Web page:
Arab League chief takes veiled shots at Iran in UN address

Without referring to Iran by name, Ahmed Aboul Gheit said that “some regional powers are interfering in the affairs of the Arab region.”

By World Israel News Staff and AP

The secretary-general of the 22-member Arab League Aboul Gheit referred without name to Iran in an address before the the United Nations Security Council at the beginning of the week.

Aboul Gheit said that “some regional powers are interfering in the affairs of the Arab region” by adversely affecting “the security of international maritime navigation routes which are a lifeline for international trade,” a reference to freedom of navigation in the Persian Gulf and Iran’s mounting aggression in and around the waterway.

“It has also become apparent that this interference perpetuates existing conflicts and further complicates them,” he said, without directly citing Iran’s support for Syrian President Bashar Assad, and for terror groups in the region, such as Hamas in the Gaza Strip, Hezbollah in Lebanon and Syria, and the Houthis in Yemen.

Aboul Gheit said the COVID-19 pandemic and ongoing conflicts and crises have created “a dangerous mix that has taken a heavy toll on the peoples of the region,” pointing to 10 years of civil war in Syria, Yemen’s war entering its seventh year and “entrenched divisions in Libya.”

Aboul Gheit also expressed hope Monday that the Biden administration will change U.S. President Donald Trump’s policies and focus on the so-called two-state solution to the Israeli-Palestinian stalemate, an approach that has so far failed to solve the decades-old conflict.

During the Trump administration, Israel signed peace agreements with four Muslim-majority states, the first deals of their kind in a quarter century.

According to Aboul Gheit, the two-state approach “has been marginalized by the main mediator in the peace process,” a reference to the United States.

This “encouraged the Israeli government” to permit Jewish communities in Judea and Samaria to grow, a step the Arab League and the Palestinian Authority (PA) oppose.

He spoke a day after Israeli authorities advanced plans to build nearly 800 homes in Jewish communities, in a last-minute surge of approvals before Trump leaves office Wednesday and Joe Biden is inaugurated. Palestinian leaders predictably denounced the Israeli action.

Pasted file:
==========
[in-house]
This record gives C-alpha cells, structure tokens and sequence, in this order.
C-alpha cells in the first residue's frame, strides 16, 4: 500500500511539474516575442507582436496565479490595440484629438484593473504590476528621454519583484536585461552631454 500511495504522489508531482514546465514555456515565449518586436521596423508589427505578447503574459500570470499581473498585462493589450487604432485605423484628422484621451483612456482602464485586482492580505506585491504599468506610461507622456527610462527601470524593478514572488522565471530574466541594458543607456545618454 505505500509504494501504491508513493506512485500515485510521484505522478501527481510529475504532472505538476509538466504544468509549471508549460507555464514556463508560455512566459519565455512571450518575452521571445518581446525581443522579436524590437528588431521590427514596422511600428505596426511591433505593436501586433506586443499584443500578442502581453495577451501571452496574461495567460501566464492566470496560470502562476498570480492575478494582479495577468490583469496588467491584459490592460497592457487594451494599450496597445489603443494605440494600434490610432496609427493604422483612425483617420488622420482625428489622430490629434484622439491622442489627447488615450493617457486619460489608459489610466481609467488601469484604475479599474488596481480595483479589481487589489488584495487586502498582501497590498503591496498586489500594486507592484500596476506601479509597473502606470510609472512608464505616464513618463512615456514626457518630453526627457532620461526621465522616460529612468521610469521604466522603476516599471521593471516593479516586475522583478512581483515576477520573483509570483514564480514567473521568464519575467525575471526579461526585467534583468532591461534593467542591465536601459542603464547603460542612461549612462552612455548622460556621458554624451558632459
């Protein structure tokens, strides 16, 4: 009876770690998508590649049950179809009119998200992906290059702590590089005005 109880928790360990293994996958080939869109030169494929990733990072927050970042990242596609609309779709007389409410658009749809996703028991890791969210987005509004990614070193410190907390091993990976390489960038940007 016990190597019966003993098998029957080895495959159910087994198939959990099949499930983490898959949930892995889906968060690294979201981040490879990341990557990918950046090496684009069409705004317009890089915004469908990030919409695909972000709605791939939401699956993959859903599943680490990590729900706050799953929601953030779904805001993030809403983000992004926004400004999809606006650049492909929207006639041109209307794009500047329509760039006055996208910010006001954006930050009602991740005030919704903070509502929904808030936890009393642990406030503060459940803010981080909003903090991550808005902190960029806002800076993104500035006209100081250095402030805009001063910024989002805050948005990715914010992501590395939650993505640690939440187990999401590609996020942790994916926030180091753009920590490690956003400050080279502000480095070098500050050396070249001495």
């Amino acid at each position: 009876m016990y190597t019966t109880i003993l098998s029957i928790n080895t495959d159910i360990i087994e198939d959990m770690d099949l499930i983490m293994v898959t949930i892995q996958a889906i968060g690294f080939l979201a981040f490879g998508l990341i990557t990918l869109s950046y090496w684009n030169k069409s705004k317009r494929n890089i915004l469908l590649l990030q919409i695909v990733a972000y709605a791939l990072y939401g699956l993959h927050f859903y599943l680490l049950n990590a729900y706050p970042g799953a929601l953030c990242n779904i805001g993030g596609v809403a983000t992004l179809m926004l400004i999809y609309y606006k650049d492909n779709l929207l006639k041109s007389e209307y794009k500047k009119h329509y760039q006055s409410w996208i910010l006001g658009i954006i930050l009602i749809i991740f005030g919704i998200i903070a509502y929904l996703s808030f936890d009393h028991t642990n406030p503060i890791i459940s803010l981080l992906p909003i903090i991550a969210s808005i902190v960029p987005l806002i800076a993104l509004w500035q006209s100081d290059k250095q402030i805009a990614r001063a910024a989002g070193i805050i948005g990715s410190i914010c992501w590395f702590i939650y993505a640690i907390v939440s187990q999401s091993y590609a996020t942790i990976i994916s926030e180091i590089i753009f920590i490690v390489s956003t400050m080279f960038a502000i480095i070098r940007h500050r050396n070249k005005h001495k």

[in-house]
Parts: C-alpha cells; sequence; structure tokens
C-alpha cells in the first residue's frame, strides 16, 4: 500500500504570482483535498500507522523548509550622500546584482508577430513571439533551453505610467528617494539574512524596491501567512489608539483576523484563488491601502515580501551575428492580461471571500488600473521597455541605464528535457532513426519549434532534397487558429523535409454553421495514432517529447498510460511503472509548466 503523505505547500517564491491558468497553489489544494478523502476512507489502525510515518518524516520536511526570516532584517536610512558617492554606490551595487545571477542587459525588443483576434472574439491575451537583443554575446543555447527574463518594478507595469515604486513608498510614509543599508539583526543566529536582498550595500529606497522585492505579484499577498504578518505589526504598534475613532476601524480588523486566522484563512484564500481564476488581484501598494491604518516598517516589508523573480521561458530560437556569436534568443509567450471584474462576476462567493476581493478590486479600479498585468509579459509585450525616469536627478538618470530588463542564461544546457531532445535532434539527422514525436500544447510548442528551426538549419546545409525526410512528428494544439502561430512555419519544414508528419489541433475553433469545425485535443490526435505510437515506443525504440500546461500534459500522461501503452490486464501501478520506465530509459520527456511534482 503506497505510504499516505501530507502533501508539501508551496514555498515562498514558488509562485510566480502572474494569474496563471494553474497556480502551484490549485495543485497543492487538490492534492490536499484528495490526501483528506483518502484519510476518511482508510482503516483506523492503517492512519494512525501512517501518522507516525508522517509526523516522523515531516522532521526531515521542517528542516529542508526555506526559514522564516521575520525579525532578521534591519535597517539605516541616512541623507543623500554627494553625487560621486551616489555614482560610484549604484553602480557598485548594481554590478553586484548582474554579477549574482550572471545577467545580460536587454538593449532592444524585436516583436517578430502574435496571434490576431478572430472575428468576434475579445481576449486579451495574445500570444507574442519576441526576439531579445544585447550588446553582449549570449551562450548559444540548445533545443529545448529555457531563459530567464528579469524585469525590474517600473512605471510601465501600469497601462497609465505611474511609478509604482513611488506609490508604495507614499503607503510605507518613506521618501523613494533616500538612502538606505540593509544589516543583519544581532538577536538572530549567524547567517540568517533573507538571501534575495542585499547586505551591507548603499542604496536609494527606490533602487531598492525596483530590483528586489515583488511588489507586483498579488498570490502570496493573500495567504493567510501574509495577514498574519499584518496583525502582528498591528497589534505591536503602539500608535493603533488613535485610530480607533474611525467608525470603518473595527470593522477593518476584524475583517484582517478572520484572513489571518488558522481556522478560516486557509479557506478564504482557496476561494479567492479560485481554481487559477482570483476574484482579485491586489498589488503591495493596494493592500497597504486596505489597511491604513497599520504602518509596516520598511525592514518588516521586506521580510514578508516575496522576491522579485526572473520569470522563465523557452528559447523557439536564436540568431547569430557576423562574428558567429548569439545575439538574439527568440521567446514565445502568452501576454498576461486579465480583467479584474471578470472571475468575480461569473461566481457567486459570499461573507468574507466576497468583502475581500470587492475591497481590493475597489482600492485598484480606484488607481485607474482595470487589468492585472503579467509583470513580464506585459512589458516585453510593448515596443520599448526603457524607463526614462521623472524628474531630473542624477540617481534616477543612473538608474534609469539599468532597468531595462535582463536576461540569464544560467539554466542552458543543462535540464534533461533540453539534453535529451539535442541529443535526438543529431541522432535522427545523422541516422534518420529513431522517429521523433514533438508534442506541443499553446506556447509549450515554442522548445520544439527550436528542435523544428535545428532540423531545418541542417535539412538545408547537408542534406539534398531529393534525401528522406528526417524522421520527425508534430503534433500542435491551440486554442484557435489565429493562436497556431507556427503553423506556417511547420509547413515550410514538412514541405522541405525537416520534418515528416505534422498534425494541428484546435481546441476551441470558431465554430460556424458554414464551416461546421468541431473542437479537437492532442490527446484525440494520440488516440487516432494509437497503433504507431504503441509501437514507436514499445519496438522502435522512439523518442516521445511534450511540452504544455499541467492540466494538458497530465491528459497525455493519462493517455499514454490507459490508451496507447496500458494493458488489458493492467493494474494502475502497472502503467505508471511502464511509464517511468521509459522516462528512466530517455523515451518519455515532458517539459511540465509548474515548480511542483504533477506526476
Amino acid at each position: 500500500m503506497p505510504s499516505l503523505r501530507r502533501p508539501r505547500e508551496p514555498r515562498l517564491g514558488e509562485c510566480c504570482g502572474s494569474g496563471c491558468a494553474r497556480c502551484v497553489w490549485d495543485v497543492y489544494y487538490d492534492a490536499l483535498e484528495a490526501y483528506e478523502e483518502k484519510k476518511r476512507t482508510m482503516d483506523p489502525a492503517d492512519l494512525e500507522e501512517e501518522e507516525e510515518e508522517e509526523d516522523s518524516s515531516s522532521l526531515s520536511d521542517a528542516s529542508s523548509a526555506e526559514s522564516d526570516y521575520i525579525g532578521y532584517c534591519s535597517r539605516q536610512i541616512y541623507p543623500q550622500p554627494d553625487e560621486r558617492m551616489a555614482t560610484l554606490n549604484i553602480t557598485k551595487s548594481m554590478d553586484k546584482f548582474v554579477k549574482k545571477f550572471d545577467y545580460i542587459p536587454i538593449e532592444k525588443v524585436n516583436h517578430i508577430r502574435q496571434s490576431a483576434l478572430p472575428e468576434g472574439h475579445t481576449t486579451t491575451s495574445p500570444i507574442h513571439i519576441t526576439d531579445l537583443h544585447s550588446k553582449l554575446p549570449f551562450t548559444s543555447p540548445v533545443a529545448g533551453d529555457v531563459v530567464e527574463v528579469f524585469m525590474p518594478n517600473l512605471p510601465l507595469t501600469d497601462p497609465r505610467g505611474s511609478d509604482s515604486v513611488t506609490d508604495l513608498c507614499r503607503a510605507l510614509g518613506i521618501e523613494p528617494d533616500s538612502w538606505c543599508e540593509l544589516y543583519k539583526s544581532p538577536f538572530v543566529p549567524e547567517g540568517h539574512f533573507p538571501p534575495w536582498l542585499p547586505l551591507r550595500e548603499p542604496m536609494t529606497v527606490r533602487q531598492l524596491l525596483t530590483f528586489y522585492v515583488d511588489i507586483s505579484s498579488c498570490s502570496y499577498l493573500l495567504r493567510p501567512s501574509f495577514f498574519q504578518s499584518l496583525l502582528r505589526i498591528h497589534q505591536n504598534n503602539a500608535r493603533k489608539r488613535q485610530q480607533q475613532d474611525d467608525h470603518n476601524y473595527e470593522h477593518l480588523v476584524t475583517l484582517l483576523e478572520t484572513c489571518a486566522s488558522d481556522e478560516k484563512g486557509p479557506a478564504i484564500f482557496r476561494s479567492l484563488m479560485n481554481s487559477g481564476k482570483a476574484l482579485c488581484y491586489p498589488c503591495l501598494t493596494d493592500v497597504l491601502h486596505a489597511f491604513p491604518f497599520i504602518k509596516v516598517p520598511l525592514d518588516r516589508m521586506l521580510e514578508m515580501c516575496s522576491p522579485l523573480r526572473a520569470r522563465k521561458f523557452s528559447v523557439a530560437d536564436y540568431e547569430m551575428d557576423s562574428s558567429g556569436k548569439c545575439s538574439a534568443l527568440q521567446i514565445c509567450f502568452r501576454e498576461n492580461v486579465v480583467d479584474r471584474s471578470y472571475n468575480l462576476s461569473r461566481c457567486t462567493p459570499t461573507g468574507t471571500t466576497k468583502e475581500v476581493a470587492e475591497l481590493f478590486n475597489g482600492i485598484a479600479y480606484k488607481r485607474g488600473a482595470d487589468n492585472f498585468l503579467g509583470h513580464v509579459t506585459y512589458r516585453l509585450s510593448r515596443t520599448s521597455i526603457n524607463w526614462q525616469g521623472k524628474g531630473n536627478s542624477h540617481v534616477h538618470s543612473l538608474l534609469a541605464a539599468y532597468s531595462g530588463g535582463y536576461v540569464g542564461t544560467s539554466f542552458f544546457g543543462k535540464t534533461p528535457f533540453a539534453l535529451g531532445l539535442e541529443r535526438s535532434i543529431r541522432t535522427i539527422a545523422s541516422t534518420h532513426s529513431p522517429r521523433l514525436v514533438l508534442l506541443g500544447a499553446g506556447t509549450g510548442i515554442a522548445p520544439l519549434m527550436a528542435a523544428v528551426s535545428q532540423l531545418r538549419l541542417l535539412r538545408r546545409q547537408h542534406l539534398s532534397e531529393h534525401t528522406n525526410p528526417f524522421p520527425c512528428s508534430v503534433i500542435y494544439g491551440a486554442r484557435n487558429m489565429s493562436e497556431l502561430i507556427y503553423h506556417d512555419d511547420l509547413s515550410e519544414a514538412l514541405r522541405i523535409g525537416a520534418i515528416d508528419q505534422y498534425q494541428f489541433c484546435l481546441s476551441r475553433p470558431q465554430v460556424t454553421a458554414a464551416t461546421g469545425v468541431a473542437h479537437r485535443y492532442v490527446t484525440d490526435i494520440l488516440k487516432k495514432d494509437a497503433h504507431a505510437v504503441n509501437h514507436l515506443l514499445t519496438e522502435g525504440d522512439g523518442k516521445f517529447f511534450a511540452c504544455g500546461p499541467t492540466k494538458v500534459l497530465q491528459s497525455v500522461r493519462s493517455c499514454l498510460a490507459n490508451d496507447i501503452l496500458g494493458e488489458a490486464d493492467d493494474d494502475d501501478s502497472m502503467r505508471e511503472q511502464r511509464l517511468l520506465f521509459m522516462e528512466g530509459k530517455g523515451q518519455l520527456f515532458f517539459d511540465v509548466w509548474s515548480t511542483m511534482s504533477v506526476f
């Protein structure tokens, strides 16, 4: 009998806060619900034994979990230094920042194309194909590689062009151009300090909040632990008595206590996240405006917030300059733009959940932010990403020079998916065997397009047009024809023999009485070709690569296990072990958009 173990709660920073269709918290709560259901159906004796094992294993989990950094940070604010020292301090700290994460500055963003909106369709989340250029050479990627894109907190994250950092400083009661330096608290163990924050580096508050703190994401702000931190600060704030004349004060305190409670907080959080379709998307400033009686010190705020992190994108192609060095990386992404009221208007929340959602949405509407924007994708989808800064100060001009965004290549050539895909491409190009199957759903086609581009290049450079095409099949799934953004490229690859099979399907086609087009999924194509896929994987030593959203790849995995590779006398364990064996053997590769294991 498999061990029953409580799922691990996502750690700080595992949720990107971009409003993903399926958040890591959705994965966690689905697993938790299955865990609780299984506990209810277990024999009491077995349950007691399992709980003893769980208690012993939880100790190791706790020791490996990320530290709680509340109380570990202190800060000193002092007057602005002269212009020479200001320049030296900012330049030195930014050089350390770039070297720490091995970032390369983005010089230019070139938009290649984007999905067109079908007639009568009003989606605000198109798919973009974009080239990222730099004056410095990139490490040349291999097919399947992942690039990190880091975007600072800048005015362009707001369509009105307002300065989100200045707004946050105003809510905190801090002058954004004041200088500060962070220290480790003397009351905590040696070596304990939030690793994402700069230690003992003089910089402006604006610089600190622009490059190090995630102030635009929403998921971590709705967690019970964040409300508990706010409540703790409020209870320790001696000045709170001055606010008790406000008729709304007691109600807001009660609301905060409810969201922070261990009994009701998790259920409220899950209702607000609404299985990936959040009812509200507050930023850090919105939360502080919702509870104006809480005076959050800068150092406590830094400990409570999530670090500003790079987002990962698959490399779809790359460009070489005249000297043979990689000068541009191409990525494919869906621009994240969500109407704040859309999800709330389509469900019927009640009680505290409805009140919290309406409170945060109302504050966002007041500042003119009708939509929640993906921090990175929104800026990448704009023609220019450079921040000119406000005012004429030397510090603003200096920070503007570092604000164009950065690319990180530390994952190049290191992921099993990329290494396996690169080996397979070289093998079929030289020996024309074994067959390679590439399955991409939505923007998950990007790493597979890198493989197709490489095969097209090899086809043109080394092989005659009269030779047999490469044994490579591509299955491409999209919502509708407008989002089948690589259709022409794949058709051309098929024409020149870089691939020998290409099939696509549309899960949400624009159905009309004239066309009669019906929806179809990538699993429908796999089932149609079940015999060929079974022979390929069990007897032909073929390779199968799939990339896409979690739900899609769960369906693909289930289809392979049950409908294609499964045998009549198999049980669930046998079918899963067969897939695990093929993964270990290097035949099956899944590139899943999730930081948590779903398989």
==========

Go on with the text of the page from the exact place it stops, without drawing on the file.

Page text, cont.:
The Palestinians claim all of Judea and Samaria as part of a future independent state. They claim that letting Jews live in Judea and Samaria blocks their dream of independence.

“We look forward to the new American administration rectifying policies and processes that are not useful and engage in a fruitful political process with the support of influential regional and international parties,” he said.

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On Syria, Aboul Gheit said five countries are interfering militarily and the “security situation remains tumultuous and precarious, especially in the northwest, northeast and south.” This not only undermines prospects of a political settlement but also has equally serious humanitarian repercussions, with 90% of Syrians living in poverty, he said.

“I am convinced that a genuine solution would start with a minimal level of international consensus, which is still lacking,” and would require some regional parties to reduce their involvement in Syria, Aboul Gheit said. “Those regional parties continue to view Syria land as spoils of war or use it to settle scores”

In Yemen, the Arab League chief said the situation “is as dangerous, especially the humanitarian situation,” with some Yemenis on the bring of starvation.

He strongly backed efforts by U.N. special envoy Martin Griffiths to get agreement between the Houthis and the internationally recognized government on a joint declaration calling for a cease-fire and confidence-building measures.

He said the Saudi-negotiated agreement on a new Cabinet “is a positive sign that the fragmentation and division are coming to an end,” which “paves the way for negotiations on a comprehensive solution.”